“There is one word that has hung heavily on my mind during this visit – reprisals,” the UN Special Rapporteur on the situation of human rights in Myanmar, Yanghee Lee, said in a press statement wrapping up her 9 to 21 January mission to the country. She said she is deeply concerned about those with whom she met and spoke, “those critical of the Government, those defending and advocating for the rights of others, and those who expressed their thoughts and opinions which did not conform to the narrative of those in the position of power.” Moreover, she noted the increasing use of section 66 (d) of the Telecommunications Law against many, “merely for speaking their minds.” “It is particularly alarming to learn that the security forces’ counter operations in the villages of Maungdaw north in Rakhine state have reportedly been resumed following a brief lull, with raids conducted in several villages including nearby the villages I visited,” Ms. Lee stressed.There are further allegations of arbitrary arrests and detention in relation to these latest reported raids.The expert was especially dismayed to note that during the visit, feelings of optimism and hope had appeared to be fading among the country’s ordinary people – just one year after nationwide elation over the last general elections.The Special Rapporteur regretted that due to security reasons, she was only allowed to go to Myitkyina, and not Laiza and Hpakant in Kachin, stating that the situation “at the northern borders is deteriorating.” “Those in Kachin state tell me that the situation is now worse than at any point in the past few years. Whilst I was not able to travel to the areas most severely affected, the situation is now such that even in Myitkyina, the capital of the state and home to over 300,000 people, residents are afraid – and now stay home after dark,” the UN expert explained.In visiting a hard labour camp in Mon state, Ms. Lee was concerned over prisoners’ living conditions, pointing to the use of shackles as a form of additional punishment and the lack of transparency regarding their transfer to the hard labour camp. Without an individual complaint system in prisons she was “struck by the fear of those prisoners who were afraid of what would happen to them after speaking to me.” A report from the visit will be presented in March to the UN Human Rights Council.Special Rapporteurs and independent experts are appointed by the Geneva-based UN Human Rights Council to examine and report back on a specific human rights theme or a country situation. The positions are honorary and the experts are not UN staff, nor are they paid for their work.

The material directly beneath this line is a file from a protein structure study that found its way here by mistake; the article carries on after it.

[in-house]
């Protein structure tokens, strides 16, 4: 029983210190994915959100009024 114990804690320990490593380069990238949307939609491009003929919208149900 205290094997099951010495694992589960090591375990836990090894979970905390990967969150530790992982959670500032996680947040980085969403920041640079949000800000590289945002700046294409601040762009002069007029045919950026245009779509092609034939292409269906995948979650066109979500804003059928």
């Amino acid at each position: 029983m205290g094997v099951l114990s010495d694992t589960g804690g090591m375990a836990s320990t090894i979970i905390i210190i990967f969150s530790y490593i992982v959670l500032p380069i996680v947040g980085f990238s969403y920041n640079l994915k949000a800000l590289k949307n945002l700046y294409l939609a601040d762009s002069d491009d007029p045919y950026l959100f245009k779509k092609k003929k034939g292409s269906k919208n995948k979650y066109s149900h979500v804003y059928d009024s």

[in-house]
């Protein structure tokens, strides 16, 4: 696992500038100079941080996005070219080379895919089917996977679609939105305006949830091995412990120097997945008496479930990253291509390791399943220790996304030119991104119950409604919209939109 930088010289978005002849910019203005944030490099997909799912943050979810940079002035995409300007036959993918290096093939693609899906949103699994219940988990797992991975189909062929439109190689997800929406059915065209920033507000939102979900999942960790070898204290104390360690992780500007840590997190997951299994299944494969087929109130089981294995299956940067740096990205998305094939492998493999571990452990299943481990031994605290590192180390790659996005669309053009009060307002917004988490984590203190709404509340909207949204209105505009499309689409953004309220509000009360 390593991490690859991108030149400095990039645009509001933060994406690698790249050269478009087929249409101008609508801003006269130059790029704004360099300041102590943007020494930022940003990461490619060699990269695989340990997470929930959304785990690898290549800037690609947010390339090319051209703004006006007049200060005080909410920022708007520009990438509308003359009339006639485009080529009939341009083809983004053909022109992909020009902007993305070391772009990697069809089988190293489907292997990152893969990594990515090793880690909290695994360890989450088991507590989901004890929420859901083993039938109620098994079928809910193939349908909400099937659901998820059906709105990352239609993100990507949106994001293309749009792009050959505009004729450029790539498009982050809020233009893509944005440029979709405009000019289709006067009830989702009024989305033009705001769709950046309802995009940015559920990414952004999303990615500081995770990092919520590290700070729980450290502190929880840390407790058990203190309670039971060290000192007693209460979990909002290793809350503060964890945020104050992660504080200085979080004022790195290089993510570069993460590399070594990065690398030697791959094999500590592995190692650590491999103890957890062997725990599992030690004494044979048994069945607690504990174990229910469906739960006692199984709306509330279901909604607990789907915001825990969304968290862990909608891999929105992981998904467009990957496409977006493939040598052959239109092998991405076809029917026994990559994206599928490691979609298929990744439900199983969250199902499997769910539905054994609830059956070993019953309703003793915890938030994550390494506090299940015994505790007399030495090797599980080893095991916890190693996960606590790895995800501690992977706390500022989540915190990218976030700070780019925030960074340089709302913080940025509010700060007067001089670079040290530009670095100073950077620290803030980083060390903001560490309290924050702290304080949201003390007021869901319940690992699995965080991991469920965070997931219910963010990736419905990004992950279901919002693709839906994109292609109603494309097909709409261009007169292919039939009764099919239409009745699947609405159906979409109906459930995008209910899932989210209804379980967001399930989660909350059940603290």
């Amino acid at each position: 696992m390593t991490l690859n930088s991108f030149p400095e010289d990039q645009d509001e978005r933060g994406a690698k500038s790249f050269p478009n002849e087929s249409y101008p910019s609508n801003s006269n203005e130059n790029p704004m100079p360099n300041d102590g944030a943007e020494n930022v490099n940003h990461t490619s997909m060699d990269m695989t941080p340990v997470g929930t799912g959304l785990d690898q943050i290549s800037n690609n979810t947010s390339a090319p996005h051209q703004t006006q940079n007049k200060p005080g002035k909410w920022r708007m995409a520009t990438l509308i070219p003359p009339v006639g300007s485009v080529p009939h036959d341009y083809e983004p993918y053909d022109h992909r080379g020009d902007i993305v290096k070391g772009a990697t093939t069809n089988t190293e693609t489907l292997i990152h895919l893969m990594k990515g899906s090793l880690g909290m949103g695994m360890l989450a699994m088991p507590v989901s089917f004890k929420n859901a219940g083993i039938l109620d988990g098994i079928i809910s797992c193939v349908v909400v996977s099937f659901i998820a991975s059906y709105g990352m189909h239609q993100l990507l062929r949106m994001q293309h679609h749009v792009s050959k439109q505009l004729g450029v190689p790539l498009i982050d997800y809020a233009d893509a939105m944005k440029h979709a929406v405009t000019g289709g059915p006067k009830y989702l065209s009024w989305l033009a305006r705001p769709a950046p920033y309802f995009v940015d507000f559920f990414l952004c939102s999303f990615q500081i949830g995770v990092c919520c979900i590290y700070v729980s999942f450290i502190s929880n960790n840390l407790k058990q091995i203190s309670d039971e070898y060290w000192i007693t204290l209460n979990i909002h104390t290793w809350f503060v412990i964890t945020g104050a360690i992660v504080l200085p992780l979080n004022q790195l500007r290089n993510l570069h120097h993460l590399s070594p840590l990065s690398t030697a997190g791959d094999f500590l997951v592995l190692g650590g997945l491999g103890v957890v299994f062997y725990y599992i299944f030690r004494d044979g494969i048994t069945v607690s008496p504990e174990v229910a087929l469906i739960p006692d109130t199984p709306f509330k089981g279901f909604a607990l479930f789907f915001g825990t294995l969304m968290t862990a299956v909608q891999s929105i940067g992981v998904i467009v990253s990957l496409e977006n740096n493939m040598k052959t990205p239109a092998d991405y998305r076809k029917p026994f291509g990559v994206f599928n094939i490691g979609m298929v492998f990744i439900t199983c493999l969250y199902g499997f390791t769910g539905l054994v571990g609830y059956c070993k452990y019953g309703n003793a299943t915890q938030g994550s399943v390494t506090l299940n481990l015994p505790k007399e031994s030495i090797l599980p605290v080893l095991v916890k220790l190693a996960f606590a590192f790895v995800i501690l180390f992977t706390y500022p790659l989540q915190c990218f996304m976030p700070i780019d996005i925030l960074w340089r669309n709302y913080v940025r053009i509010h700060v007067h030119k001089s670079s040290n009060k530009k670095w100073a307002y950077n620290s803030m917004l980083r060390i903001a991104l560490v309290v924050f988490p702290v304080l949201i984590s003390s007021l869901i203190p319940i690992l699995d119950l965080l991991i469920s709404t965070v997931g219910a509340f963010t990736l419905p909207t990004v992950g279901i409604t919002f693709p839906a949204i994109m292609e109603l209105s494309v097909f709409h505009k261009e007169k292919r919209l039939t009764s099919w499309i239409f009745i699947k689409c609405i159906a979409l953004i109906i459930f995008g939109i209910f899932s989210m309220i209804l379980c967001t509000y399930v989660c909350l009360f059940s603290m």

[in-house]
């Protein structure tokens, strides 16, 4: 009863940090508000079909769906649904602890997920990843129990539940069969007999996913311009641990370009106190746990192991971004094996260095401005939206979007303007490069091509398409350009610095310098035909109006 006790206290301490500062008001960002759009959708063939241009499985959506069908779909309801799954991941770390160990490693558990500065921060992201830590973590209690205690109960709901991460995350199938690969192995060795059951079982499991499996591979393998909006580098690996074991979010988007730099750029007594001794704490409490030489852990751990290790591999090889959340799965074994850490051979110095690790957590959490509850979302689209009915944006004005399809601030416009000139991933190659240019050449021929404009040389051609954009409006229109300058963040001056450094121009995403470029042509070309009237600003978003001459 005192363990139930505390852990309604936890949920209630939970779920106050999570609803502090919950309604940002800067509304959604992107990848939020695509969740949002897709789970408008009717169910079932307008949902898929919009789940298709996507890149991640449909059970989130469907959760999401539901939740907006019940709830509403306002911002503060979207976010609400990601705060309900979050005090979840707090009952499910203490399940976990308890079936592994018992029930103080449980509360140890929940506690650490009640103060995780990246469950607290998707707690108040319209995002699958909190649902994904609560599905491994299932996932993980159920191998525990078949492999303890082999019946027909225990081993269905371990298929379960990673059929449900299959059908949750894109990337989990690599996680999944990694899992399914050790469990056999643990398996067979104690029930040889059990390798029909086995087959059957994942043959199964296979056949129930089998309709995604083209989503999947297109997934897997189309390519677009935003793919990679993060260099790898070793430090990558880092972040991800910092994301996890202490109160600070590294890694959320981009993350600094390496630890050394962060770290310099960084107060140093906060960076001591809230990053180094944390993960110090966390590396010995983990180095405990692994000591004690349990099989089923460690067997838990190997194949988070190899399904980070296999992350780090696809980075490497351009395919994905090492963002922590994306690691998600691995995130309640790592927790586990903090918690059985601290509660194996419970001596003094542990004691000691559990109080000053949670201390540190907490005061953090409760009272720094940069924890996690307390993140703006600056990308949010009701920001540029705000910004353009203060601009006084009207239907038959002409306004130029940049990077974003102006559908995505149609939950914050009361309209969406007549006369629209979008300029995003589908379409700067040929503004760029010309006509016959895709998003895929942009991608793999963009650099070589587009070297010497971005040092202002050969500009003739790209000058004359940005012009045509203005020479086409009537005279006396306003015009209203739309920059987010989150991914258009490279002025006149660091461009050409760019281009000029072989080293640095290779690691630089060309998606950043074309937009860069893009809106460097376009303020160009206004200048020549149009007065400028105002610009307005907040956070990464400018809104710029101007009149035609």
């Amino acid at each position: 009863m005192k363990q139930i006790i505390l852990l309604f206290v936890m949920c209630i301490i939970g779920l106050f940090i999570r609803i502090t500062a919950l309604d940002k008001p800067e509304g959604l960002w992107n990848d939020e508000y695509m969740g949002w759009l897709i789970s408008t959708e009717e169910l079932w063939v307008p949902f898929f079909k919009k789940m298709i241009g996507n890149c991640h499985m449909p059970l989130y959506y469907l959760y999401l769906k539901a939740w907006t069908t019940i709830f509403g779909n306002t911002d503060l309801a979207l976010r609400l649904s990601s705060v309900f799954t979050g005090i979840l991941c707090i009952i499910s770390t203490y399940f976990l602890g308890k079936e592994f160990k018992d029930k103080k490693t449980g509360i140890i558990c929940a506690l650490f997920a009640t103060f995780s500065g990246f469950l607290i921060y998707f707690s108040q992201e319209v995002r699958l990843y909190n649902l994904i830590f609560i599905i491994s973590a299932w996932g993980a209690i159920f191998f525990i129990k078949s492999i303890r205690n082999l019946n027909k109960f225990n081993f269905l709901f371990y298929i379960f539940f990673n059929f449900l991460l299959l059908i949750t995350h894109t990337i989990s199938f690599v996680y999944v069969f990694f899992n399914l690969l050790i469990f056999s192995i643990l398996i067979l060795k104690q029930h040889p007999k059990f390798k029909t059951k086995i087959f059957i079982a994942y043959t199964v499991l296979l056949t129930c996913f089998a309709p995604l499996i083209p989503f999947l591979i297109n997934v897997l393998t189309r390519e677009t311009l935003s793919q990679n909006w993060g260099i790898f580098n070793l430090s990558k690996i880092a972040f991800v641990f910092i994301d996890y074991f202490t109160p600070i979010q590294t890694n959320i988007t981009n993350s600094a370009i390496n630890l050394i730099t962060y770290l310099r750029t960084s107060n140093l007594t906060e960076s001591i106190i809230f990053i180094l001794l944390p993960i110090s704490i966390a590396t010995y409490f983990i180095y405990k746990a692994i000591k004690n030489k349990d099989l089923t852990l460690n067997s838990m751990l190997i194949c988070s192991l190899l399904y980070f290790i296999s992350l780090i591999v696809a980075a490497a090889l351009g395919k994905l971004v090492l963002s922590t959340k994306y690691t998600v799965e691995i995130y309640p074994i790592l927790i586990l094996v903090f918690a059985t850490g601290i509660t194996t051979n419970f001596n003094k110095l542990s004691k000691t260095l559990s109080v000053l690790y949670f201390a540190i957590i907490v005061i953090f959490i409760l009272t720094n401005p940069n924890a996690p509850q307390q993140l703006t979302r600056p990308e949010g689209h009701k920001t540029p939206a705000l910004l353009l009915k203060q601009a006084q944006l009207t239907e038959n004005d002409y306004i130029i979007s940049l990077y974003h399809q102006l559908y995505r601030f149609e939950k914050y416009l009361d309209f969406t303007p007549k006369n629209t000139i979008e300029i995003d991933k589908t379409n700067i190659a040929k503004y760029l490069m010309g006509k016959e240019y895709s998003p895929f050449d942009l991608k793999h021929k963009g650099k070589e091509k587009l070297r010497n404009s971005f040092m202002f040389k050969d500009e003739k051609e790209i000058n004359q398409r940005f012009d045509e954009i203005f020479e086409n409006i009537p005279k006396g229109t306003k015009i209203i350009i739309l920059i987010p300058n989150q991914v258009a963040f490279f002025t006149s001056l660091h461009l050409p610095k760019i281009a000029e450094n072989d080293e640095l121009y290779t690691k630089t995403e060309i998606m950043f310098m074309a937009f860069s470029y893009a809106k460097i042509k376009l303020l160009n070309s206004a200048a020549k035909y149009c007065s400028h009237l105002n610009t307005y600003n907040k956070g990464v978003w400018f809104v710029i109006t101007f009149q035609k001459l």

OSU Jacob Bosiokovic (17) throws the ball during a game against Oregon on May 11, 2013. Credit: Courtesy of Jay LaPrete and OSUPractice makes perfect. That is the oldest cliché in sports for those who aspire to great accomplishments, such as becoming a hitting behemoth like the American League MVP Josh Donaldson.Jacob Bosiokovic, a redshirt junior outfielder for Ohio State, watched Donaldson and the Blue Jays throughout last season and postseason, modeling his swing after Donaldson’s signature leg kick. Often standing in front of a mirror doing his best to replicate the violent motion, Bosiokovic spent his offseason making minor adjustments to his swing in order to become a force in the Buckeye lineup come late February.After being a productive everyday player his freshman year in 2013 by batting .273 and knocking in 33 runs with four home runs during 55 starts, the Delaware, Ohio, product’s output tapered off a bit in 2014, as he batted .268 and hit only one home run with 26 runs batted in. His playing time became inconsistent, too, and due to injury he started only 43 games.In July 2014, Bosiokovic underwent successful Tommy John surgery and attempted to come back in February 2015 for the season. After starting in three games and appearing in five, OSU coach Greg Beals elected to shut down the two-time Ohio high school player of the year for his true junior season and employ a medical redshirt.Losing seven of its last nine games and barely missing an NCAA Regional berth to end the 2015 season, OSU players dejectedly watched the NCAA tournament from their homes. Bosiokovic said he vividly remembers being in recovery and not having the chance to contribute to his team down the stretch.“It just made me realize how much I miss playing … not just baseball but outside baseball, being around all the guys,” Bosiokovic said. “It just made me really appreciate the time I have here because you never know when it will be gone.”Hardly into March, the 2016 edition of the OSU baseball team already has had its fair share of storylines including newcomers, players of the week and nail-biting finishes. The Buckeyes are 5-2-1 to start the season with one Top 25 win and two walk-off or extra-inning victories. Back in the starting lineup, Bosiokovic has been one of the top headlines thus far.OSU redshirt junior outfielder Jacob Bosiokovic (17) during the baseball team’s photo day on Sept. 30 at Bill Davis Stadium. Credit: Courtesy of OSUIn the second game of the season versus Niagara, the game was tied at 7 when Niagara pitcher Matt McCuen walked Troy Montgomery — arguably OSU’s best hitter — to get to Bosiokovic. The moment for walk-off glory was staring him in the face just 60 feet, six inches away — a moment he had been waiting for for more than a year. The redshirt junior knew the metaphorical clock in the timeless game of America’s pastime had struck midnight.Bosiokovic hit a towering fly ball so close to the left field line that it seemed as if he was doing his best Carlton Fisk impression by waving the ball fair while trotting down the first base line. The sparse crowd erupted as Bosiokovic circled the bases on a three-run, walk-off home run that clanked off the foul pole and gave the Buckeyes the victory.“I wasn’t even trying to hit a home run, I was trying to do my job, just get a good swing on a ball,” Bosiokovic said. “For me to be the person, it’s fun just running around the bases and you round third and all the boys are right there. That’s something I haven’t experienced here, and it’s really cool.”In the first week of action, Bosiokovic was 7-for-17 at the plate, scoring seven times, racking up eight RBIs and launching three home runs while picking up Big Ten and national player of the week honors. He became the Buckeyes’ first national player of the week since 2009.Because Bosiokovic was injured for almost two years, Beals said the player’s early success this season is huge for his confidence.“To get out of the gates like he did is a great sign, huge for his confidence, huge for the team to have him do what he’s doing because you have Montgomery and (Ronnie) Dawson as the keynote guys in the lineup, to have another guy in the lineup producing also makes us dangerous,” Beals said.In the Coastal Carolina Tournament this past weekend, Bosiokovic was a late-inning hero for the Buckeyes once again with a two-run home run against Liberty in the bottom of the eighth inning, lifting OSU from a 4-3 deficit to a 5-4 victory.Bosiokovic is currently tied for ninth in the country and leads the Big Ten in home runs with four, and he is tied for first in the conference in RBIs, with 10.As a reminder from a year ago when he would have given nearly anything to be on the field dressed in Scarlet and Grey, Bosiokovic wrote a message inside the bill of his cap that reads, “Do your job and trust it.”Growing up about 30 miles from campus, the product of Rutherford B. Hayes High School learned the hard way to cherish every moment he has left playing on a diamond.“I think that kind of helped me mentally, just going at everything 100 percent,” Bosiokovic said. “I’m trying to take the full advantage of the time I have here.”Bosiokovic and the Buckeyes are set to resume action over the weekend with three games in the Snowbird Classic in Port Charlotte, Florida.